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A cookie, also known as an HTTP cookie, web cookie, or browser cookie, is used for an origin website to send state information to a user's browser and for the browser to return the state information to the origin site. The state information can be used for authentication, identification of a user session, user's preferences, shopping cart contents, or anything else that can be accomplished through storing text data on the user's computer. Cookies are not software. They cannot be programmed, cannot carry viruses, and cannot install malware on the host computer. However, they can be used by spyware to track user's browsing activities – a major privacy concern that prompted European and US law makers to take action. Cookies can also be stolen by hackers to gain access to a victim's web account. (Excerpt from <a href="http://en.wikipedia.org/wiki/HTTP_cookie">Wikipedia article: HTTP cookies</a>)

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cool uri

What makes a cool URI? A cool URI is one which does not change....Keeping URIs so that they will still be around in 2, 20 or 200 or even 2000 years is clearly not as simple as it sounds. However, all over the Web, webmasters are making decisions which will make it really difficult for themselves in the future. Often, this is because they are using tools whose task is seen as to present the best site in the moment, and no one has evaluated what will happen to the links when things change. The message here is, however, that many, many things can change and your URIs can and should stay the same. They only can if you think about how you design them. (Excerpt from <a href="http://www.w3.org/Provider/Style/URI">this source</a>)

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Copac is a union catalogue which provides free access to the merged online catalogues of many major university research libraries in the United Kingdom and Ireland, plus an increasing number of specialist libraries and the British Library, the National Library of Scotland and the National Library of Wales. It has over 35 million records from over 50 libraries, representing a wide range of materials across all subject areas. Copac is freely available to all. (Excerpt from <a href="http://en.wikipedia.org/wiki/Copac">Wikipedia article: Copac</a>)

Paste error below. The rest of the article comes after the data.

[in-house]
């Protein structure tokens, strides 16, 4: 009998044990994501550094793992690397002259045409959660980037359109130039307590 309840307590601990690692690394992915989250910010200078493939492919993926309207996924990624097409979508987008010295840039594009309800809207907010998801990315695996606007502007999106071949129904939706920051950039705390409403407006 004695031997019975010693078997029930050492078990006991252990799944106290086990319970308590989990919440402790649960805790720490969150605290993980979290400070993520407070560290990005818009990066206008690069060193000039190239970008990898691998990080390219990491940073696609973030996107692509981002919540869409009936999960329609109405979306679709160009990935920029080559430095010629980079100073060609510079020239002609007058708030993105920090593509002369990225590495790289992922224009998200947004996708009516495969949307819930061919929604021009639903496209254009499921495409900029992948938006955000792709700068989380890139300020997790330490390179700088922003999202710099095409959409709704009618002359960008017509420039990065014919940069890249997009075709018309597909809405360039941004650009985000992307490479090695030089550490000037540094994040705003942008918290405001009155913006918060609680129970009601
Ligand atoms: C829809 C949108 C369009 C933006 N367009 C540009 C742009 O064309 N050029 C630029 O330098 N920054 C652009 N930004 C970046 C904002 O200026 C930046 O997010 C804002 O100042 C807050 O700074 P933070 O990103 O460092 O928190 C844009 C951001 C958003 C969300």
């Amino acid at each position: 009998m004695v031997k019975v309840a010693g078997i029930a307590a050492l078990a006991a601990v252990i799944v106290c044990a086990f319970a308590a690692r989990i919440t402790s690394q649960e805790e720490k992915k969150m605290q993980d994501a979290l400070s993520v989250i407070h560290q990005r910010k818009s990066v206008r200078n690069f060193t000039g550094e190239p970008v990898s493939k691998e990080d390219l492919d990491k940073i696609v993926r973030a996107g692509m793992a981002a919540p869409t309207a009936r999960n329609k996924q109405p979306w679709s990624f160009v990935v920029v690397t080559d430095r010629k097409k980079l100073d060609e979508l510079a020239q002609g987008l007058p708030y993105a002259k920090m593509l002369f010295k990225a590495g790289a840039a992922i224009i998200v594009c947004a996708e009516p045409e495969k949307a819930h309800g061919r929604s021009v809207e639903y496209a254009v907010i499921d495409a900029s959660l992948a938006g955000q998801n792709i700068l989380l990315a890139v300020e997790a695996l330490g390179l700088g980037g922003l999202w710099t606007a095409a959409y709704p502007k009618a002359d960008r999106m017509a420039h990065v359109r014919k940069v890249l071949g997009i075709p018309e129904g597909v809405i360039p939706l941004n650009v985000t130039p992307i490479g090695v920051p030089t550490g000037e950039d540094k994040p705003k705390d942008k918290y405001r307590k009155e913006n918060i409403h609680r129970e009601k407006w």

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Copyright is a set of exclusive rights granted to the author or creator of an original work, including the right to copy, distribute and adapt the work. Copyright does not protect ideas, only their expression. In most jurisdictions copyright arises upon fixation and does not need to be registered. Copyright owners have the exclusive statutory right to exercise control over copying and other exploitation of the works for a specific period of time, after which the work is said to enter the public domain. Uses covered under limitations and exceptions to copyright, such as fair use, do not require permission from the copyright owner. All other uses require permission. Copyright owners can license or permanently transfer or assign their exclusive rights to others. (Excerpt from <a href="http://en.wikipedia.org/wiki/Copyright">Wikipedia article: Copyright</a>)